Draining The Swamp, ‘Reorganize Gov’t Functions and Eliminate Unnecessary Agencies’
President Donald Trump signed an executive order Monday directing the head of the Office of Management and Budget (OMB) to devise a plan to “eliminate unnecessary agencies” and reorganize remaining ones to purge redundancy and ensure their public benefits justify their continued existence.
The OMB director is required to submit a plan within six months of the order – and to solicit public input and suggestions regarding the plan for an additional six months during a public comment period.
The director is ordered to produce a plan to:
- “Reorganize governmental functions and eliminate unnecessary agencies,”
- “Reorganize the agency, if appropriate, in order to improve the efficiency, effectiveness, and accountability of that agency,”
- Determine which agency functions “would be better left to State or local governments or to the private sector through free enterprise;”
- Identify which agency programs “are redundant, including with those of another agency, component, or program;” and
- Determine “whether the costs of continuing to operate an agency, a component, or a program are justified by the public benefits it provides.”
“Congress will need to pass legislation to make the biggest changes to departments and agencies,” the White House said.
“But this Executive Order will begin the work of creating a leaner, more effective, more accountable government,” it added in its announcement of the executive order.
The full text of the “COMPREHENSIVE PLAN FOR REORGANIZING THE EXECUTIVE BRANCH,” as provided to CNSNews.com by the White House, is presented below:
COMPREHENSIVE PLAN FOR REORGANIZING THE EXECUTIVE BRANCH
By the authority vested in me as President by the Constitution and the laws of the United States of America, it is hereby ordered as follows:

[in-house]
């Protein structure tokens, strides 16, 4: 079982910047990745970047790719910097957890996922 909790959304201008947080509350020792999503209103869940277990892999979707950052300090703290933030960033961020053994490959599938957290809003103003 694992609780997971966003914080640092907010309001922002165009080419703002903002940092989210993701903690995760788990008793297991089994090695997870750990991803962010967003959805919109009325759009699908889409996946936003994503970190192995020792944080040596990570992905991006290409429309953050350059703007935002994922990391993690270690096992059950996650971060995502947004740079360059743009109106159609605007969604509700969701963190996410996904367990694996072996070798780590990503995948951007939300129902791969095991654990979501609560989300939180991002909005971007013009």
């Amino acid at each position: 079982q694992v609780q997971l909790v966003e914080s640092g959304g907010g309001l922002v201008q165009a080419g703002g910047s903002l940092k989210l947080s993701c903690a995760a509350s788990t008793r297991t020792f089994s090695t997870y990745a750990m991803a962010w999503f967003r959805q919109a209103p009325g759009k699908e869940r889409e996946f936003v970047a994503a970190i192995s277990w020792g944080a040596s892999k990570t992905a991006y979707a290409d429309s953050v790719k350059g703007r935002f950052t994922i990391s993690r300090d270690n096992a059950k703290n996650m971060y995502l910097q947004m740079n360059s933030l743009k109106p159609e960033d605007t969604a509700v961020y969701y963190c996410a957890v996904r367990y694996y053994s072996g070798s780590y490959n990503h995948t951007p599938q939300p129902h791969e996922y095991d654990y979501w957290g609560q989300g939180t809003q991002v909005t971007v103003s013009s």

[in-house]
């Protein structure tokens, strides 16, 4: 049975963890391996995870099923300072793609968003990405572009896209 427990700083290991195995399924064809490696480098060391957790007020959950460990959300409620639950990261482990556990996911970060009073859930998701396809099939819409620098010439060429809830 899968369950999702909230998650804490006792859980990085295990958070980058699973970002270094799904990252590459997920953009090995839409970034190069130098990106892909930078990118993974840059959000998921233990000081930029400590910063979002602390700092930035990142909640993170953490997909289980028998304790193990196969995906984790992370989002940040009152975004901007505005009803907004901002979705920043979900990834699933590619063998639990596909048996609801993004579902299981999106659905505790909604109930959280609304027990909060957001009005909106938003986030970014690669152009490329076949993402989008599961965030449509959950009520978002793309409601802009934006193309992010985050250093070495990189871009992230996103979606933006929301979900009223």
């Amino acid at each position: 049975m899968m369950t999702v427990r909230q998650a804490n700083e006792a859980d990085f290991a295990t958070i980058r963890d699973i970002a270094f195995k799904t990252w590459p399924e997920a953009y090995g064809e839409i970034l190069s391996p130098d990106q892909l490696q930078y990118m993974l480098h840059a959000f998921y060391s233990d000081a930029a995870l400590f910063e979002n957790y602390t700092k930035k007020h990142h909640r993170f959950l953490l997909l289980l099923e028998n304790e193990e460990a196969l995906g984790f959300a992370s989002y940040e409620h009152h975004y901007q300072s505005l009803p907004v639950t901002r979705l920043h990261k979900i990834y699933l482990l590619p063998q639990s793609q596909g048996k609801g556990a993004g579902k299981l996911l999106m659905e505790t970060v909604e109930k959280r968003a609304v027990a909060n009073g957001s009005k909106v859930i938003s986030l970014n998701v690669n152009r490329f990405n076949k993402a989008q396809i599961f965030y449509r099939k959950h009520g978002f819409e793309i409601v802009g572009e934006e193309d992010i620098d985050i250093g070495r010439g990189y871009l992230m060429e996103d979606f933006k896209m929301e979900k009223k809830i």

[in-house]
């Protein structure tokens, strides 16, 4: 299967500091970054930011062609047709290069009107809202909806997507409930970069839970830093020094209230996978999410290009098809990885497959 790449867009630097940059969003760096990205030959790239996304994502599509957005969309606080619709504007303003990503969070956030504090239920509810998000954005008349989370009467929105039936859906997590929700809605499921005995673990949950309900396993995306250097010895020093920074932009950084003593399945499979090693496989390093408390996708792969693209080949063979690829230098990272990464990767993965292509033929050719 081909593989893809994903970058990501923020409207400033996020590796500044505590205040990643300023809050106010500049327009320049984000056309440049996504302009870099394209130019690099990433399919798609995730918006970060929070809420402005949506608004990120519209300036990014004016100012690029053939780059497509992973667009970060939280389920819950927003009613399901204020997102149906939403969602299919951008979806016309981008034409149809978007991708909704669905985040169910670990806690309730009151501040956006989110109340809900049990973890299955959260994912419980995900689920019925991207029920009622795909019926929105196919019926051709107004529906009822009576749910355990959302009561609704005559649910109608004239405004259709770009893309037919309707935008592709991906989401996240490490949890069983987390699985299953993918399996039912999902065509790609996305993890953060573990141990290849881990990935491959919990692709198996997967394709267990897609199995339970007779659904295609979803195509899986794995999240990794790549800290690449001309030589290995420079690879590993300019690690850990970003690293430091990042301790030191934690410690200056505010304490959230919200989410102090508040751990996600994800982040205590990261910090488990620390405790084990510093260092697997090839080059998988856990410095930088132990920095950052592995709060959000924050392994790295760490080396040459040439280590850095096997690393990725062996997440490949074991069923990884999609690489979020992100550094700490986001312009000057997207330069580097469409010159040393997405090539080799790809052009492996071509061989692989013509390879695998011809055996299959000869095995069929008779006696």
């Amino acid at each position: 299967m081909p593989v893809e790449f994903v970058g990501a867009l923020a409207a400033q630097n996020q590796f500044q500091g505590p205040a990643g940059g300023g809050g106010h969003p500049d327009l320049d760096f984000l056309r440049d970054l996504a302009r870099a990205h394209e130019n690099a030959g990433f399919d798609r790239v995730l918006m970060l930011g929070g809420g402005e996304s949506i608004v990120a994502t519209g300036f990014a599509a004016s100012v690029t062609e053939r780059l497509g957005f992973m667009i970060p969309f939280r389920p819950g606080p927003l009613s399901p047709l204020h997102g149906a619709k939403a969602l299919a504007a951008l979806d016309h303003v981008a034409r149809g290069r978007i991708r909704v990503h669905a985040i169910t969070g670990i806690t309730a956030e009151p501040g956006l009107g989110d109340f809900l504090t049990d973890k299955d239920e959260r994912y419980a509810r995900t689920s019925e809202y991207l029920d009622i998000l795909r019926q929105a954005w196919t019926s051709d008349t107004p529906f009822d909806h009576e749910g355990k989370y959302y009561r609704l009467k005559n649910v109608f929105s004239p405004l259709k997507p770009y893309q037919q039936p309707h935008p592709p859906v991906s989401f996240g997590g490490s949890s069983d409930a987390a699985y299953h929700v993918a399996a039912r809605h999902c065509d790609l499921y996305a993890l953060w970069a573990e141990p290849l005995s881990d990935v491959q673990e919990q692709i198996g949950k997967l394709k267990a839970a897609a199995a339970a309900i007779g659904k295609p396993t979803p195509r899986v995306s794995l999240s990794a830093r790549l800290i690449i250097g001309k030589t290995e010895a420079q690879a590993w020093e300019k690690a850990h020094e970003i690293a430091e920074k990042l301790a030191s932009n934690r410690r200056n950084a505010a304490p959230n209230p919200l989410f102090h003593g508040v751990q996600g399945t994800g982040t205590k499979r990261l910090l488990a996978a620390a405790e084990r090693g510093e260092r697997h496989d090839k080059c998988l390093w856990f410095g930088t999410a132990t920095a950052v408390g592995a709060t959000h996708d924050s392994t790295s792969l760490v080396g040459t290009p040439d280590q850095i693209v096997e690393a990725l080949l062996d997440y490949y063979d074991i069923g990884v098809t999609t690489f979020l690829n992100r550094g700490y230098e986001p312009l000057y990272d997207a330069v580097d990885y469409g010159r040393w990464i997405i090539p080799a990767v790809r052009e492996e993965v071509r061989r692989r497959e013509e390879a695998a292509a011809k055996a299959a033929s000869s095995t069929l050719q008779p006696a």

Section 1. Purpose. This order is intended to improve the efficiency, effectiveness, and accountability of the executive branch by directing the Director of the Office of Management and Budget (Director) to propose a plan to reorganize governmental functions and eliminate unnecessary agencies (as defined in section 551(1) of title 5, United States Code), components of agencies, and agency programs.
Sec. 2. Proposed Plan to Improve the Efficiency, Effectiveness, and Accountability of Federal Agencies, Including, as Appropriate, to Eliminate or Reorganize Unnecessary or Redundant Federal Agencies. (a) Within 180 days of the date of this order, the head of each agency shall submit to the Director a proposed plan to reorganize the agency, if appropriate, in order to improve the efficiency, effectiveness, and accountability of that agency.
(b) The Director shall publish a notice in the Federal Register inviting the public to suggest improvements in the organization and functioning of the executive branch and shall consider the suggestions when formulating the proposed plan described in subsection (c) of this section.
(c) Within 180 days after the closing date for the submission of suggestions pursuant to subsection (b) of this section, the Director shall submit to the President a proposed plan to reorganize the executive branch in order to improve the efficiency, effectiveness, and accountability of agencies. The proposed plan shall include, as appropriate, recommendations to eliminate unnecessary agencies, components of agencies, and agency programs, and to merge functions. The proposed plan shall include recommendations for any legislation or administrative measures necessary to achieve the proposed reorganization.
(d) In developing the proposed plan described in subsection (c) of this section, the Director shall consider, in addition to any other relevant factors:
(i) whether some or all of the functions of an agency, a component, or a program are appropriate for the Federal Government or would be better left to State or local governments or to the private sector through free enterprise;